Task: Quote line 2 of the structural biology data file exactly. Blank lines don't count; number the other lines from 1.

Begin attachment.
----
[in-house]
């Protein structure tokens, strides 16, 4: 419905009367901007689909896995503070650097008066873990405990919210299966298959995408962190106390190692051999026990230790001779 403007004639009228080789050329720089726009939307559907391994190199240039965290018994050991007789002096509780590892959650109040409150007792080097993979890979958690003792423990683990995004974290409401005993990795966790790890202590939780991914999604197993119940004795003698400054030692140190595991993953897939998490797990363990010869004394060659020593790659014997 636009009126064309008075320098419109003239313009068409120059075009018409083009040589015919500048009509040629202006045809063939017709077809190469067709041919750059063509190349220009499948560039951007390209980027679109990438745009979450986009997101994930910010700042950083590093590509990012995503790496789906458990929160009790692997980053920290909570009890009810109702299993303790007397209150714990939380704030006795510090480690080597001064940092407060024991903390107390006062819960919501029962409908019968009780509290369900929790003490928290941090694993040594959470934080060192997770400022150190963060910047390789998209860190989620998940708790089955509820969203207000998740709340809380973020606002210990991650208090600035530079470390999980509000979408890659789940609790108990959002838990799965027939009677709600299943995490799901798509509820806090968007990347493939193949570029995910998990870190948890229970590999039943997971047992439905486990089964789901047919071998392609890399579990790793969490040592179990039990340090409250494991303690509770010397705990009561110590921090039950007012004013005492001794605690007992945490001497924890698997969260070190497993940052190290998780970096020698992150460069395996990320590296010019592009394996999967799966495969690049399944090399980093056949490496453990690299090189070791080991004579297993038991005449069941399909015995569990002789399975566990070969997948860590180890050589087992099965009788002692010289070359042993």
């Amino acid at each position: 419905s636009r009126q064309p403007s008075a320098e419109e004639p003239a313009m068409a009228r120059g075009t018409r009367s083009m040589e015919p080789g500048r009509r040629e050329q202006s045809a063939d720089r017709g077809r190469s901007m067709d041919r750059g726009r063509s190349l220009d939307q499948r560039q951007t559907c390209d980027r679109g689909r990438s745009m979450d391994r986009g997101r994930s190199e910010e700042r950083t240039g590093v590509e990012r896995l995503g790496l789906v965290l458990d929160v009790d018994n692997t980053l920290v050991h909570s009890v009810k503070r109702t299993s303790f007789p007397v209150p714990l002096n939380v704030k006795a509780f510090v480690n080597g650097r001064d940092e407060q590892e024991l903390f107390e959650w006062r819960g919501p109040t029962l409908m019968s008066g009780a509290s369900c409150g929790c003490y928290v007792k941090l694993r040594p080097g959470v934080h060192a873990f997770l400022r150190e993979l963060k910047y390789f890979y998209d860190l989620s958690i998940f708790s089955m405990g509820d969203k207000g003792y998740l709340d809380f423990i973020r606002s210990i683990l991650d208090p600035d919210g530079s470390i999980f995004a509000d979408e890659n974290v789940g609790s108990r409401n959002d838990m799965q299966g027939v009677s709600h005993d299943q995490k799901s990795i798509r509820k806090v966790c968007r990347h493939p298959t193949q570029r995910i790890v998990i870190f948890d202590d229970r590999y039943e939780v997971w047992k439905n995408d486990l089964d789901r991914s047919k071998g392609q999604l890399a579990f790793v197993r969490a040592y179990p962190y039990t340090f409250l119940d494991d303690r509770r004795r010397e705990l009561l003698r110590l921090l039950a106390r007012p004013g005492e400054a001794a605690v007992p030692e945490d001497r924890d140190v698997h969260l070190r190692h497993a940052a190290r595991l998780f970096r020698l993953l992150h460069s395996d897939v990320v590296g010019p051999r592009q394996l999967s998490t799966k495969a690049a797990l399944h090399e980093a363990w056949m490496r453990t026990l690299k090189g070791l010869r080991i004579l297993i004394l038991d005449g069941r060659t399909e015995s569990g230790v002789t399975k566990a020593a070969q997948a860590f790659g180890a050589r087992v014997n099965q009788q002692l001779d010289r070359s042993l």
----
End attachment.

């Protein structure tokens, strides 16, 4: 419905009367901007689909896995503070650097008066873990405990919210299966298959995408962190106390190692051999026990230790001779 403007004639009228080789050329720089726009939307559907391994190199240039965290018994050991007789002096509780590892959650109040409150007792080097993979890979958690003792423990683990995004974290409401005993990795966790790890202590939780991914999604197993119940004795003698400054030692140190595991993953897939998490797990363990010869004394060659020593790659014997 636009009126064309008075320098419109003239313009068409120059075009018409083009040589015919500048009509040629202006045809063939017709077809190469067709041919750059063509190349220009499948560039951007390209980027679109990438745009979450986009997101994930910010700042950083590093590509990012995503790496789906458990929160009790692997980053920290909570009890009810109702299993303790007397209150714990939380704030006795510090480690080597001064940092407060024991903390107390006062819960919501029962409908019968009780509290369900929790003490928290941090694993040594959470934080060192997770400022150190963060910047390789998209860190989620998940708790089955509820969203207000998740709340809380973020606002210990991650208090600035530079470390999980509000979408890659789940609790108990959002838990799965027939009677709600299943995490799901798509509820806090968007990347493939193949570029995910998990870190948890229970590999039943997971047992439905486990089964789901047919071998392609890399579990790793969490040592179990039990340090409250494991303690509770010397705990009561110590921090039950007012004013005492001794605690007992945490001497924890698997969260070190497993940052190290998780970096020698992150460069395996990320590296010019592009394996999967799966495969690049399944090399980093056949490496453990690299090189070791080991004579297993038991005449069941399909015995569990002789399975566990070969997948860590180890050589087992099965009788002692010289070359042993």